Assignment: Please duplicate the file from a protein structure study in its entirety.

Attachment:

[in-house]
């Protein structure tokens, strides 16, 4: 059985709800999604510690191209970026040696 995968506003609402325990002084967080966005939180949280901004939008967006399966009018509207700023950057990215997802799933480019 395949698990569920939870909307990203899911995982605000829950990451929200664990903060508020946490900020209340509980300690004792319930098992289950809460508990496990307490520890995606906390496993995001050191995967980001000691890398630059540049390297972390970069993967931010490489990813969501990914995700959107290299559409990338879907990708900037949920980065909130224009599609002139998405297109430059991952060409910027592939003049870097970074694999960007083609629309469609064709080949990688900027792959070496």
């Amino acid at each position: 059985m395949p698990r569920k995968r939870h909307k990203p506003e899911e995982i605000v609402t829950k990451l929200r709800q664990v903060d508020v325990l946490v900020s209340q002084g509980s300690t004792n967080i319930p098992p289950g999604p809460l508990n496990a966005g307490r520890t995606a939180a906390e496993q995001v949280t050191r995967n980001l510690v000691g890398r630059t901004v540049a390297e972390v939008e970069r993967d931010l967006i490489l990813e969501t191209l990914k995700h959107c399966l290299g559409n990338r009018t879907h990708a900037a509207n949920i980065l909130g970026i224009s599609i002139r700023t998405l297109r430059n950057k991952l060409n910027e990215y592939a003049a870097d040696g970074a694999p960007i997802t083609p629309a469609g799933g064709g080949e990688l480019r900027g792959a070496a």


[in-house]
């Protein structure tokens, strides 16, 4: 059985709800999604510690191209970026040696 995968506003609402325990002084967080966005939180949280901004939008967006399966009018509207700023950057990215997802799933480019 395949698990569920939870909307990203899911995982605000829950990451929200664990903060508020946490900020209340509980300690004792319930098992289950809460508990496990307490520890995606906390496993995001050191995967980001000691890398630059540049390297972390970069993967931010490489990813969501990914995700959107290299559409990338879907990708900037949920980065909130224009599609002139998405297109430059991952060409910027592939003049870097970074694999960007083609629309469609064709080949990688900027792959070496």
């Amino acid at each position: 059985m395949p698990r569920k995968r939870h909307k990203p506003e899911e995982i605000v609402t829950k990451l929200r709800q664990v903060d508020v325990l946490v900020s209340q002084g509980s300690t004792n967080i319930p098992p289950g999604p809460l508990n496990a966005g307490r520890t995606a939180a906390e496993q995001v949280t050191r995967n980001l510690v000691g890398r630059t901004v540049a390297e972390v939008e970069r993967d931010l967006i490489l990813e969501t191209l990914k995700h959107c399966l290299g559409n990338r009018t879907h990708a900037a509207n949920i980065l909130g970026i224009s599609i002139r700023t998405l297109r430059n950057k991952l060409n910027e990215y592939a003049a870097d040696g970074a694999p960007i997802t083609p629309a469609g799933g064709g080949e990688l480019r900027g792959a070496a």